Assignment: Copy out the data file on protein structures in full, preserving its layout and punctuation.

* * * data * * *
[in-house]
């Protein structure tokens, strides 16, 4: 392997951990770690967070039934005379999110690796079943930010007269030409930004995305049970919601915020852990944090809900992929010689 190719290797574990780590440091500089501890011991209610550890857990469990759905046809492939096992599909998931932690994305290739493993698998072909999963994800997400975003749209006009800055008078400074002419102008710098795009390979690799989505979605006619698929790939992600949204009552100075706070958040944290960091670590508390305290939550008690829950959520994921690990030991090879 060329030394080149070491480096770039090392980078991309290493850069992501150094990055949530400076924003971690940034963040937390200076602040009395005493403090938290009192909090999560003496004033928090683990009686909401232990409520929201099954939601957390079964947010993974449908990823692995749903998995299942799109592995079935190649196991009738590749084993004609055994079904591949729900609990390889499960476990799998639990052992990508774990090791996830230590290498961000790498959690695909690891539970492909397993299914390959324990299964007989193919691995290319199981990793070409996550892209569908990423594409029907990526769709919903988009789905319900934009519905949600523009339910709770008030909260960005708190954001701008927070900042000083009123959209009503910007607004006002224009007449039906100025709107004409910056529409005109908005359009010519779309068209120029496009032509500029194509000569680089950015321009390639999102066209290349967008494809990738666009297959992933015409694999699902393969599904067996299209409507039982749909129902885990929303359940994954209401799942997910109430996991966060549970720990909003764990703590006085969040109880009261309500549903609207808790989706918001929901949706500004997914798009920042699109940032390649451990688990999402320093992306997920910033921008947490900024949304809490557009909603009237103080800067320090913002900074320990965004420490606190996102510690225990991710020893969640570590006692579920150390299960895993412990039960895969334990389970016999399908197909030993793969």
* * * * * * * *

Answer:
[in-house]
């Protein structure tokens, strides 16, 4: 392997951990770690967070039934005379999110690796079943930010007269030409930004995305049970919601915020852990944090809900992929010689 190719290797574990780590440091500089501890011991209610550890857990469990759905046809492939096992599909998931932690994305290739493993698998072909999963994800997400975003749209006009800055008078400074002419102008710098795009390979690799989505979605006619698929790939992600949204009552100075706070958040944290960091670590508390305290939550008690829950959520994921690990030991090879 060329030394080149070491480096770039090392980078991309290493850069992501150094990055949530400076924003971690940034963040937390200076602040009395005493403090938290009192909090999560003496004033928090683990009686909401232990409520929201099954939601957390079964947010993974449908990823692995749903998995299942799109592995079935190649196991009738590749084993004609055994079904591949729900609990390889499960476990799998639990052992990508774990090791996830230590290498961000790498959690695909690891539970492909397993299914390959324990299964007989193919691995290319199981990793070409996550892209569908990423594409029907990526769709919903988009789905319900934009519905949600523009339910709770008030909260960005708190954001701008927070900042000083009123959209009503910007607004006002224009007449039906100025709107004409910056529409005109908005359009010519779309068209120029496009032509500029194509000569680089950015321009390639999102066209290349967008494809990738666009297959992933015409694999699902393969599904067996299209409507039982749909129902885990929303359940994954209401799942997910109430996991966060549970720990909003764990703590006085969040109880009261309500549903609207808790989706918001929901949706500004997914798009920042699109940032390649451990688990999402320093992306997920910033921008947490900024949304809490557009909603009237103080800067320090913002900074320990965004420490606190996102510690225990991710020893969640570590006692579920150390299960895993412990039960895969334990389970016999399908197909030993793969």